“You’re with us or you’re against us” – The competing narratives of the Catalan Referendum

“You’re with us or you’re against us” – The competing narratives of the Catalan Referendum
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Catalonia is hitting the headlines across the world today as its rumbling political crisis comes to a head on the day of the contentious referendum. As the polls open, a tense standoff between the Catalan government and the Central government in Madrid is descending into predictable violence. In the last couple of weeks it feels as if there has been no other topic of conversation, both online and on the street. The walls of my neighbourhood are plastered with referendum posters, Estelada flags are everywhere and the nightly cacerolada is deafening.

My daughter’s school (a designated polling station) has been occupied by a group of parents and supporters to prevent it being shut down by police. As I write, videos are starting to emerge of Spanish Policia Nacional and Guardia Civil forcibly shutting down polling stations in other schools. I can only assume ours is next. Regardless of where the blame for this mess lies, we are where we are, and the priority now must be to avoid violence. We can only hope that sanity prevails and that no-one gets seriously hurt.

As a relative outsider, I’ve been struggling to make sense of this rapidly escalating crisis. While an all-out propaganda war rages in the media and online, any rational arguments about the pros and cons of Catalonia becoming an independent republic have been drowned out as each side demonises the other. The debate has become increasingly polarised – the “you’re either with us or you’re against us” mentality predominates on both sides. Twitter is awash with vitriol and flag icons denoting allegiances. The issue has become a wedge, dividing friends, neighbours and families.

Wall mural and si posters

In our age of instant information, each side competes to frame the situation to suit its own narrative. The Catalan separatists have been handed a huge propaganda victory by the heavy-handed response of the government in Madrid. The spectacle the of peaceful citizens of a western democracy being denied their right to vote by police in riot gear has played very well for the separatist politicians and activists, whose claims of victimisation by an oppressive state seem credible to a foreign audience short on details and new to the story. The Partido Popular strategy seems to have been to play to their Spanish nationalist base, rather than to reach out to Catalans who may be dubious about the legitimacy of this referendum and its likely consequences. Judging by my conversations with locals in the last few days, this strategy has backfired – even those who were ambivalent about voting before the recent crackdown are now determined to do so.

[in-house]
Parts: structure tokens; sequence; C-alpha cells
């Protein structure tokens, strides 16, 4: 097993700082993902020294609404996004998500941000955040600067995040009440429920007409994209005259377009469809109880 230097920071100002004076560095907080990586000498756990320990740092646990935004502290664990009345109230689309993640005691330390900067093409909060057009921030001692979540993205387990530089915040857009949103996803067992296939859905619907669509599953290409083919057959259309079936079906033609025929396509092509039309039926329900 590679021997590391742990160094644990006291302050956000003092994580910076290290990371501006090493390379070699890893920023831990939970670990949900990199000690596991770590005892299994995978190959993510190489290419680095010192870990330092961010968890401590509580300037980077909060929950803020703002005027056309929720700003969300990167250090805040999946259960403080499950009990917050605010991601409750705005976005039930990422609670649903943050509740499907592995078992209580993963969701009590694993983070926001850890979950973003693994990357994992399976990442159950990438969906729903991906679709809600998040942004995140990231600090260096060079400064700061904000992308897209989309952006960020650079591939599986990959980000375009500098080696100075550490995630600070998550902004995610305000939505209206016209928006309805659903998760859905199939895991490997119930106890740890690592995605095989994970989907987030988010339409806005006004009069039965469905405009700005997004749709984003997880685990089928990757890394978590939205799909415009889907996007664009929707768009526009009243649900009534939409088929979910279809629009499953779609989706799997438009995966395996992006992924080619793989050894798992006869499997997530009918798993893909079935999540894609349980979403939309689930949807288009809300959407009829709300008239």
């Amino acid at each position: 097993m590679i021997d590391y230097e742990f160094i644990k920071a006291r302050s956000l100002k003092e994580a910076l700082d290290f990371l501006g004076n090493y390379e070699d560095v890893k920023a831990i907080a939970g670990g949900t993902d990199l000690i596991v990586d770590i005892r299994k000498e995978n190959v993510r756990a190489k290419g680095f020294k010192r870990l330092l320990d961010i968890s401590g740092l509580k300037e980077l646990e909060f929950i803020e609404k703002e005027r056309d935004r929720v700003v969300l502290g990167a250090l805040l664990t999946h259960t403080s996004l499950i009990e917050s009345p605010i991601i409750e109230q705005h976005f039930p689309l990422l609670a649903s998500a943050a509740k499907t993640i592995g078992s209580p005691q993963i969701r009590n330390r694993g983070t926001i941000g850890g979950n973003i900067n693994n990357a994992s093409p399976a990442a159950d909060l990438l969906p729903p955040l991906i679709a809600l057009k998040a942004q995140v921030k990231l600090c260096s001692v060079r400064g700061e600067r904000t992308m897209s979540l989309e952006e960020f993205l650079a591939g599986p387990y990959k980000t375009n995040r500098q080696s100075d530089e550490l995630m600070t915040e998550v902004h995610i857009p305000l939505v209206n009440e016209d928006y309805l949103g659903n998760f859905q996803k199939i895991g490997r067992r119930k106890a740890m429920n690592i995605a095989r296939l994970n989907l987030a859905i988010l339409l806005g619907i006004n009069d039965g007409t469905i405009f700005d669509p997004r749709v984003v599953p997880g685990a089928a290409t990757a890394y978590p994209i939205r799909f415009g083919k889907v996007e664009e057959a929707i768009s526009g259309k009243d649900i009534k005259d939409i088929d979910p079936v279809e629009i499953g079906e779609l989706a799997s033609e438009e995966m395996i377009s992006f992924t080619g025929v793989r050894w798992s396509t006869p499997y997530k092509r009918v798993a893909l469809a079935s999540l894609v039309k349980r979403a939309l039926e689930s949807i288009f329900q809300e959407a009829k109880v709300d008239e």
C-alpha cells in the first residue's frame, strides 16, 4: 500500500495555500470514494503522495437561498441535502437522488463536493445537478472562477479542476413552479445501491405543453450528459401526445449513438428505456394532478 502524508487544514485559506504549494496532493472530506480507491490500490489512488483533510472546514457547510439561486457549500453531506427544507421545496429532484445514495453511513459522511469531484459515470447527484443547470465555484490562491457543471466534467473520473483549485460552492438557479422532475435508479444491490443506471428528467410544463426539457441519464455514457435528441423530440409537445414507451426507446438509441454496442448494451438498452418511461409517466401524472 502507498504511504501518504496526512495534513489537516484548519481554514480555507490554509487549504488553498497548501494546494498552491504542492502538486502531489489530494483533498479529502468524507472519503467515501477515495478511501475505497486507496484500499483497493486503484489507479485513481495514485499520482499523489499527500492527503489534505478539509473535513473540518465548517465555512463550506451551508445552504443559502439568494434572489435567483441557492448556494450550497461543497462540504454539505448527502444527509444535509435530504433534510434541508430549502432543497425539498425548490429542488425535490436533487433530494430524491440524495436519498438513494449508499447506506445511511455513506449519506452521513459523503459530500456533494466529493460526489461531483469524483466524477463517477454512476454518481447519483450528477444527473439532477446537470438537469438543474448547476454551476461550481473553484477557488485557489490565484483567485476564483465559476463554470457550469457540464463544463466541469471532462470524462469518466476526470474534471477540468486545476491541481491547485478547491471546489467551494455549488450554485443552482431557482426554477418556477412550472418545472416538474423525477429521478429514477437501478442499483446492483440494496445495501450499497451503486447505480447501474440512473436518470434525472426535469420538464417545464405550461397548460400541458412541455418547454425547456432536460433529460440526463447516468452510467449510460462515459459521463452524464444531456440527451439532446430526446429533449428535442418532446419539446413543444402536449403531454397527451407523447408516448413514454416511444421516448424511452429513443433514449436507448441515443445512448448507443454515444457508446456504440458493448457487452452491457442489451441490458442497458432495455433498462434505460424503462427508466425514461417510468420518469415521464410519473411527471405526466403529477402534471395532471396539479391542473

The scale of the failure of the government in Madrid to manage this crisis should not be underestimated. Of course, like the Remain camp in the Brexit debate, they were at a disadvantage from the beginning – legal and practical details are dull and complicated compared to the heady aroma of revolution. But they did have the law on their side – all they had to do was portray the central government as the adult in the situation, offering stability and the possibility of incremental change to give Catalans an alternative to the revolutionary separatists. Instead, they dug in – sending in the Guardia Civil to raid businesses and arrest officials, shutting down websites, and insisting with table-thumping intransience that the vote would not take place. Videos circulating of crowds cheering “a por ellos!” (go get ‘em!) at Spanish police deployments setting off for Catalonia were a spectacular own goal. It is as if their strategy was devised by the Catalan separatists, so well does it play into their hands.

It would be easy, therefore, to be swept up in the momentum of the separatist narrative, but as much as I cannot help but admire the quiet determination of the parents of my daughter’s classmates, as they peacefully resist the order not to vote, the revolutionary rhetoric sticks in my throat. Myths abound – to speak to some people, you would think that Catalonia is about to be transformed into Denmark overnight. Others say, recklessly, that some short-term pain is necessary and worth it to further the cause. The fact that leaving Spain means also leaving the EU is ignored or denied and democracy is defined solely in terms of voting, with no mention of the rule of law. The idea of an independent Catalan republic as unquestionably desirable and inevitable has become mainstream, when only a few years ago it was considered an extreme view. Worst of all, to question the narrative that the Catalan separatist movement is anything other than progressive, inclusive and democratic is portrayed as nothing short of fascist.